It's time for a roundup of all things mobile in our weekly phone news video. Here's what I say in the video above if you don't want to watch it -- although it's excellent, you really should.
Let's start off with the infuriating news that 4G is going to take longer to arrive in the UK than we hoped. Industry regulator Ofcom has said today that companies will now not be able to bid to run 4G services until next year, after previously saying the process would happen this year.
That puts the prospect of faster Internet on our phones back well into next year, and probably 2014 for most people. Don't blame me, I'm just the messenger.
In more positive news, the latest version of Android -- Jelly Bean -- is starting to appear on the phone Google released back in 2010, the Nexus S. Announcing the roll out on everyone's favourite social network, Google Plus, Google said the update will start appearing for customers using certain networks such as O2 and Vodafone, with others to follow. Cue hundreds of Google Plus comments from frustrated users saying 'what about meeeeee', 'when can I get it', and so on.
There will be a different connector on the next iPhone, with 19 pins rather than the 30 pins on the current generation, according to Reuters, who claim to be quoting sources "familiar with the matter". That makes it smaller, which will make room for the headphone port to move to the bottom.
Trouble is, that makes every iPod or iPhone accessory sold in the last few years obsolete, requiring you to use an adapter to make them work. Why Apple doesn't just go for micro-USB like every other manufacturer is beyond me.
In other Apple news, a British judged caused no end of tittering in the CNET offices this week when he ruled that Apple must take out newspaper adverts apologising to Samsung for claiming that it copied the iPad. We even had a go at creating our own version of the advert, with tongue firmly in cheek of course.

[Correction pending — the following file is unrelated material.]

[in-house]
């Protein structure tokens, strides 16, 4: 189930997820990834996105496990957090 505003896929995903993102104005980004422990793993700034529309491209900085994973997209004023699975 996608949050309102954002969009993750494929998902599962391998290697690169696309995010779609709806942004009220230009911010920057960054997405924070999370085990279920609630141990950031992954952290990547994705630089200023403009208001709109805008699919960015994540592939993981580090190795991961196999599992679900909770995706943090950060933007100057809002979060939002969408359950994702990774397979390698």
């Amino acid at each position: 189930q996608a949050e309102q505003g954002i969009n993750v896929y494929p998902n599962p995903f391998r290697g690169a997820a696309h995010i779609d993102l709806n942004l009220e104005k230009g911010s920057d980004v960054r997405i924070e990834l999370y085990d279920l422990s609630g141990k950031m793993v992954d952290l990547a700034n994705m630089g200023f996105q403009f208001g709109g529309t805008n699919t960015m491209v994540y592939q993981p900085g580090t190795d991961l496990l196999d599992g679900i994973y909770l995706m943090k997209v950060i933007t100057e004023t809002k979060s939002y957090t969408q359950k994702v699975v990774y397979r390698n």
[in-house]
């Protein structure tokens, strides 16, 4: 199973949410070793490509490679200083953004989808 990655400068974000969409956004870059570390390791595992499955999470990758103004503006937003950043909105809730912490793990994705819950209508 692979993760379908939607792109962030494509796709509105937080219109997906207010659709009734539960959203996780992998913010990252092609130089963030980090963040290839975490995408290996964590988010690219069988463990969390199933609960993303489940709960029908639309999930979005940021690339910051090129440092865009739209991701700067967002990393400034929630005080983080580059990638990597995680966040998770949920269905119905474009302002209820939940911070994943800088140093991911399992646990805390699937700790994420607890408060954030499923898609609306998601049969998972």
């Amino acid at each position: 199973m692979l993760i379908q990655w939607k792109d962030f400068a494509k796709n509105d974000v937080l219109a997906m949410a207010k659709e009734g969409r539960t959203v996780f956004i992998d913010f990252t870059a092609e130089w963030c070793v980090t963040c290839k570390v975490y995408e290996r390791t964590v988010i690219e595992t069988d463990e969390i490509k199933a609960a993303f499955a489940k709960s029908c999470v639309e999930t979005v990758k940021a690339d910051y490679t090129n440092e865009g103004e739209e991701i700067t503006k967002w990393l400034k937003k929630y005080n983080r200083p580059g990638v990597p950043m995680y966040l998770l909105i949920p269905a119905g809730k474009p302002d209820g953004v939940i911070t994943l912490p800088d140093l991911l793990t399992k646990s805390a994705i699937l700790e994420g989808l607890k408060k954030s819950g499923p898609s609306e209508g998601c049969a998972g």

Incidentally, this is the same judge that ruled Samsung "isn't as cool as Apple", so there are plenty of egos being pricked as a result of all the bizarre legal shenanigans going on between the two companies.
Finally, CNET reader Will Powell has emailed us with details of an automated translation system he built using a phone, two Raspberry Pi computers and some 3D specs. He has demoed the setup in a video showing his sister talking to him in Spanish with the English translation appearing on the screen in his specs.
The results are impressive for a DIY project -- although you're not likely to be carting all these different bits of kit on your next holiday to the Costa Brava. If you're interested in building this yourself, full instructions are available on Will's blog.
Hit play on the video above for all the news in full, and scribble in the comments below or over on our Facebook page to let us know which scraps of phone news have caught your attention this week.